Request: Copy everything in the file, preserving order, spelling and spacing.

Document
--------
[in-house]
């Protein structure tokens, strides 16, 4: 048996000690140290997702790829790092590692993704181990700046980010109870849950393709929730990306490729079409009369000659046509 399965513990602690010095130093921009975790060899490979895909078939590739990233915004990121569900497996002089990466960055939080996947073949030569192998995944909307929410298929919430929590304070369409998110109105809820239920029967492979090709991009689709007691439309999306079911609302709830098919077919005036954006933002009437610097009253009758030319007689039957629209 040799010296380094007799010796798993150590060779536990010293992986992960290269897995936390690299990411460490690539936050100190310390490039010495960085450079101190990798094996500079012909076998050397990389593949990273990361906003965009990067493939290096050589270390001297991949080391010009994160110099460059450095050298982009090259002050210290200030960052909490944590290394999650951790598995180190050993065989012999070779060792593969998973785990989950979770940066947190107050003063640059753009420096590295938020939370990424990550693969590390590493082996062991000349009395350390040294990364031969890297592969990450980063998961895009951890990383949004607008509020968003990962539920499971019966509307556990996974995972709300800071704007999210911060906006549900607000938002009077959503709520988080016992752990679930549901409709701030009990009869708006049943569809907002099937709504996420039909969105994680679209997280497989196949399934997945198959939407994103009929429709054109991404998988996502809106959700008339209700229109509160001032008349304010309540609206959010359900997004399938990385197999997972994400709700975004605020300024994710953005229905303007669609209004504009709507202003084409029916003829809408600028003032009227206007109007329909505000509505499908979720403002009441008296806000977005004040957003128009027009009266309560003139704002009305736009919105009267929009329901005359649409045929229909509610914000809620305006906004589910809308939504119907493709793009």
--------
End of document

[in-house]
């Protein structure tokens, strides 16, 4: 048996000690140290997702790829790092590692993704181990700046980010109870849950393709929730990306490729079409009369000659046509 399965513990602690010095130093921009975790060899490979895909078939590739990233915004990121569900497996002089990466960055939080996947073949030569192998995944909307929410298929919430929590304070369409998110109105809820239920029967492979090709991009689709007691439309999306079911609302709830098919077919005036954006933002009437610097009253009758030319007689039957629209 040799010296380094007799010796798993150590060779536990010293992986992960290269897995936390690299990411460490690539936050100190310390490039010495960085450079101190990798094996500079012909076998050397990389593949990273990361906003965009990067493939290096050589270390001297991949080391010009994160110099460059450095050298982009090259002050210290200030960052909490944590290394999650951790598995180190050993065989012999070779060792593969998973785990989950979770940066947190107050003063640059753009420096590295938020939370990424990550693969590390590493082996062991000349009395350390040294990364031969890297592969990450980063998961895009951890990383949004607008509020968003990962539920499971019966509307556990996974995972709300800071704007999210911060906006549900607000938002009077959503709520988080016992752990679930549901409709701030009990009869708006049943569809907002099937709504996420039909969105994680679209997280497989196949399934997945198959939407994103009929429709054109991404998988996502809106959700008339209700229109509160001032008349304010309540609206959010359900997004399938990385197999997972994400709700975004605020300024994710953005229905303007669609209004504009709507202003084409029916003829809408600028003032009227206007109007329909505000509505499908979720403002009441008296806000977005004040957003128009027009009266309560003139704002009305736009919105009267929009329901005359649409045929229909509610914000809620305006906004589910809308939504119907493709793009």